Sports Medicine Subspecialty Opens New Doors for Emergency Physicians

Sports fans see it on a typical Monday night. The professional football game seems to be progressing smoothly, until a player slumps to the ground in agony. It could be a minor sprain, but it could be major head trauma.

Who is behind the scenes when it comes to treating injured players? Usually the athletic trainer or team physician. Nowadays, though, emergency physicians play a growing role in sports medicine.

Sports medicine has been a subspecialty of emergency medicine since 1992, and sports medicine fellowships gradually are finding their ways into hospitals. Four years after completing his fellowship in sports medicine, Charles Hoidal, MD, an ACEP member, says his entire career has changed.

"A partner and I are going to be cutting back in the emergency department and splitting our time between urgent care, sports and occupational medicine in addition to emergency medicine," said Hoidal, director of the emergency department at Abemarle Hospital in Elizabeth City, N.C. "That way I get the challenge and the excitement and the critical care skills maintenance that I need to feel good about practicing emergency medicine, yet decrease the amount of rotating shift work and high stress medicine as I get into the middle and late stages of my career."

Hoidal, who is residency trained and board certified in emergency medicine, said he is fulfilling a long-time personal desire to become involved with sports through medicine.

"If I hadn’t gotten into medical school, I was planning on going to a Ph.D. program for exercise physiology, and I’d always been active in high school and collegiate sports," he said. "So I've always had an interest there."

Hoidal said he looked at the family practice sports medicine fellowships at other institutions, but in 1994 he found a newly established program at Carolinas Medical Center that is sponsored by the Miller Orthopaedic Clinic and the Department of Emergency Medicine.

Hoidal and others went through the fellowship application process, after which 10 applicants are chosen for an interview. From that group of 10, the fellows are chosen and then start the year-long fellowship the following summer.

Organized and led by ACEP board member Robert Schafermeyer, MD, the program welcomed Hoidal as its first fellow in sports medicine. Schafermeyer said the program answered the needs of a growing trend in sports medicine — the need for emergency specialists.

"Emergency physicians stand in the unique position to provide the expert medical skills they possess in the sports medicine environment," he said. "This is one of those subspecialties where there actually are opportunities out there."

A fellowship participant may work with any kind of sports team from high school to college to professional, and from basketball to football to soccer. They may stand ready on the sidelines of a typical game, or they may become involved in special events like marathons or the Junior Olympics, Schafermeyer said.

"Our second fellow was able to go with the hockey team all the way through the season and championship and even received a championship ring," he said. "The third fellow came at the time of the Olympics in Atlanta and was able to go to the games and serve as a team physician."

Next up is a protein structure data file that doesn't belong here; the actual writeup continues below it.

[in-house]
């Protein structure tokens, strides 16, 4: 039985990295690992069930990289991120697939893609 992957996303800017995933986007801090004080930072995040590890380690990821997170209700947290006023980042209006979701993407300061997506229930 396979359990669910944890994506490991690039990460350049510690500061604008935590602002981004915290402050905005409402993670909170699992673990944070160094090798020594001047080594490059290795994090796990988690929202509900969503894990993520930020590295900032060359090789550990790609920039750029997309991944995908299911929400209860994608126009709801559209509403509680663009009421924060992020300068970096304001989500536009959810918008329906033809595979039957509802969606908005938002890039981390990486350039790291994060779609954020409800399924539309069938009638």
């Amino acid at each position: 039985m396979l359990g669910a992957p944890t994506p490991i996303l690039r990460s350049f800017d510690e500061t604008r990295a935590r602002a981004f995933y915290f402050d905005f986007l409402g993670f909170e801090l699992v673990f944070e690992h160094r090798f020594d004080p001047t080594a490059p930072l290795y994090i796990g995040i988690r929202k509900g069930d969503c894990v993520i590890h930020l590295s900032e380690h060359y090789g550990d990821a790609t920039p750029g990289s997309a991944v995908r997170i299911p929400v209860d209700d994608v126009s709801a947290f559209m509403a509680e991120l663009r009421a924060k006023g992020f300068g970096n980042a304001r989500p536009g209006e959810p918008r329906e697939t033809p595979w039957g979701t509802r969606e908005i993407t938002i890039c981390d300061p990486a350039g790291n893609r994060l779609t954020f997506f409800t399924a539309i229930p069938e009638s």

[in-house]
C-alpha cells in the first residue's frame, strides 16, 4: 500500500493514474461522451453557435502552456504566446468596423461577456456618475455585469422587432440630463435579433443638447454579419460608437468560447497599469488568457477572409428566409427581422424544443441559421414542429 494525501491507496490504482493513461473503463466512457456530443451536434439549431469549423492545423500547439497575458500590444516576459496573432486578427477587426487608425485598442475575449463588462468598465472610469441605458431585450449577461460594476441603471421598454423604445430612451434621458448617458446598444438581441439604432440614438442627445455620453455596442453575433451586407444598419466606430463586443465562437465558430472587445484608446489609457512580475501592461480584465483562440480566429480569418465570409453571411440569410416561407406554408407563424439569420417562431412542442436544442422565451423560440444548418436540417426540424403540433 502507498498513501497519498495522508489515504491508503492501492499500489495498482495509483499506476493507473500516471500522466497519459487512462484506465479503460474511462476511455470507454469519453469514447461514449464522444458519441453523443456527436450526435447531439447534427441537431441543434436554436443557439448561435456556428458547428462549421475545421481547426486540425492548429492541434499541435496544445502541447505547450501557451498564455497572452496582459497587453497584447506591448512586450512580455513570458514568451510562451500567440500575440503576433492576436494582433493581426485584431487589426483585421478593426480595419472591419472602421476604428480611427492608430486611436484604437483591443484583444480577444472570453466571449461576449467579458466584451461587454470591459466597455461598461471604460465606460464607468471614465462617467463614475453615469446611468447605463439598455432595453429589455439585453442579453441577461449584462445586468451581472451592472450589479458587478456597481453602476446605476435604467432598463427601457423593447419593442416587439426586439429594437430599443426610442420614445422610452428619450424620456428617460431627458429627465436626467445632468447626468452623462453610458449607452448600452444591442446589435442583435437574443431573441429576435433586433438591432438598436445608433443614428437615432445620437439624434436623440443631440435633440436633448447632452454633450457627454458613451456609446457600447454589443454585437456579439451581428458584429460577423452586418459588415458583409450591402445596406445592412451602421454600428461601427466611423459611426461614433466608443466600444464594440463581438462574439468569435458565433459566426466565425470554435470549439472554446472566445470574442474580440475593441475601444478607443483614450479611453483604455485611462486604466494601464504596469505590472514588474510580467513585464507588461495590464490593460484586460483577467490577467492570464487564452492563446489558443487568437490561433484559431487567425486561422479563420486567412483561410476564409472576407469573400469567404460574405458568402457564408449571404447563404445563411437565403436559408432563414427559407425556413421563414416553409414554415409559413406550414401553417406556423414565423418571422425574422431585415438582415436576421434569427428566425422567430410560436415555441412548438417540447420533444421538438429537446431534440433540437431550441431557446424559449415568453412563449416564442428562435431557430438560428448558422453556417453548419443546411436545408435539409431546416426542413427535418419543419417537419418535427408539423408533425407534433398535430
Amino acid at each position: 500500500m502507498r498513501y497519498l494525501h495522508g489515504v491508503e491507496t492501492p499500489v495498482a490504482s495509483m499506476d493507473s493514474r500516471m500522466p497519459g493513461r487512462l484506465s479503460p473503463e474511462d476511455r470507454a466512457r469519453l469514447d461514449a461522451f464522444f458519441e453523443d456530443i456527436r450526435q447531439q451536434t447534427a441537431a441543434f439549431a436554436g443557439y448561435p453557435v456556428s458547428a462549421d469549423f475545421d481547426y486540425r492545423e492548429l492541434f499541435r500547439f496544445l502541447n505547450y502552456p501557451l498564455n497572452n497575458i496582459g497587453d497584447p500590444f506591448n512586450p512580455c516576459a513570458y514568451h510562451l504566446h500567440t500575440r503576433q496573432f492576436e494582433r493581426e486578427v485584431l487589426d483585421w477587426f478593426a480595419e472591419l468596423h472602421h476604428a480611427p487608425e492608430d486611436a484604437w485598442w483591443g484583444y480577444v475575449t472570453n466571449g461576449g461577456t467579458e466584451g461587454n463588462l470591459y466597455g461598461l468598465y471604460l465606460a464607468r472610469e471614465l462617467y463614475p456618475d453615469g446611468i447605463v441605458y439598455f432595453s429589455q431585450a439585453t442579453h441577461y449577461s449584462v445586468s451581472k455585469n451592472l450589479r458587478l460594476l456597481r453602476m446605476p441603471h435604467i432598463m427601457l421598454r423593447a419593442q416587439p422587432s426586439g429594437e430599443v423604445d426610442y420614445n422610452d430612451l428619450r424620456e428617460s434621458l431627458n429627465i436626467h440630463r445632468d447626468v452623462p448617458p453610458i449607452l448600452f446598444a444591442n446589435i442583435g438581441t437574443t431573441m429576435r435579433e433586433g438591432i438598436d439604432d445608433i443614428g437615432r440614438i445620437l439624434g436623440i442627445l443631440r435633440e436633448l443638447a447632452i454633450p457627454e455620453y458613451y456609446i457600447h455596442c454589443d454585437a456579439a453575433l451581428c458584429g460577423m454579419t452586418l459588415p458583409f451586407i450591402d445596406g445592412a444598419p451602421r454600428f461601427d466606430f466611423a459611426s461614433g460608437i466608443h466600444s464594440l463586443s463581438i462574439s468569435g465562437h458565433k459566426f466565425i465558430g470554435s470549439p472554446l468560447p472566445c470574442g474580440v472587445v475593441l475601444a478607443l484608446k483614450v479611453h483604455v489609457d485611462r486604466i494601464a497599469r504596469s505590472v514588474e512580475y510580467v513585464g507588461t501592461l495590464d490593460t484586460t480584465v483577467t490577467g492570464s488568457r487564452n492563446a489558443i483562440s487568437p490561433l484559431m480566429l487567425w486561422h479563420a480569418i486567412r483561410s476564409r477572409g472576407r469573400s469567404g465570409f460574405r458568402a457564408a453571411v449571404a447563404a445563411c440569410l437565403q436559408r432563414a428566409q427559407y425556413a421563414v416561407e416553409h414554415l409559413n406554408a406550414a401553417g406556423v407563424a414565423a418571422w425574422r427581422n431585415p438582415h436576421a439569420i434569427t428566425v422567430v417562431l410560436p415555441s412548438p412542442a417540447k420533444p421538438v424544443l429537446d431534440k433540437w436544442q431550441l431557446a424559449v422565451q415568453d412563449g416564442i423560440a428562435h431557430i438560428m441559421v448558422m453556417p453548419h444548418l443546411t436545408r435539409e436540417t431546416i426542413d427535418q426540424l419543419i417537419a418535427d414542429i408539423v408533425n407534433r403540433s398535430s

During his fellowship, Hoidal assisted with the Carolina Panthers professional football team, the Charlotte Hornets mens professional basketball team, the Charlotte Knights of the American Basketball Association and the Charlotte Checkers minor league hockey team. He also worked with athletes involved in high school football, indoor professional soccer and various college sports. Hoidal said he valued every experience in his fellowship, despite playing the role of a sort of guinea pig for the program.

"I think it’s a great opportunity. I enjoy working with the local sports teams," Hoidal said. "I had input, being the first person through, to help refine the curriculum, and I provided input after I was finished to help tweak the fellowship in a direction I think would be most advantageous for the people who follow behind me.

"I thought for a first year program I got experience that you would have been hard pressed to duplicate at any of the sports medicine fellowships in the country, even the ones that have been long established."

All the participants to date have made sports medicine at least a part of their emergency medicine careers, Schafermeyer said.

"They’ve all found significant sports medicine opportunities after their fellowships, but it does depend on the individual’s interests," he said.

Hoidal’s private practice will have extended weekday hours, and will remain open on weekends. Eventually he hopes to offer rehabilitative and therapy services in addition to evaluation and treatment.

"If a trainer has an injured player that can’t wait until Monday, and he doesn’t really think he needs to go to the emergency department, we’re an alternative site," Hoidal said. "We do have extra space for a possible rehabilitation center for physical therapy, so we would provide one-stop shopping for sports injuries."

The best part of splitting his efforts between the emergency department and sports medicine, he said, is the ability to develop an ongoing relationship with patients in one practice while continuing to treat others on an emergency basis in the other.

"I think I’m better in the emergency department because of the sports medicine training. And I think it’s helped me all around be a better doctor."

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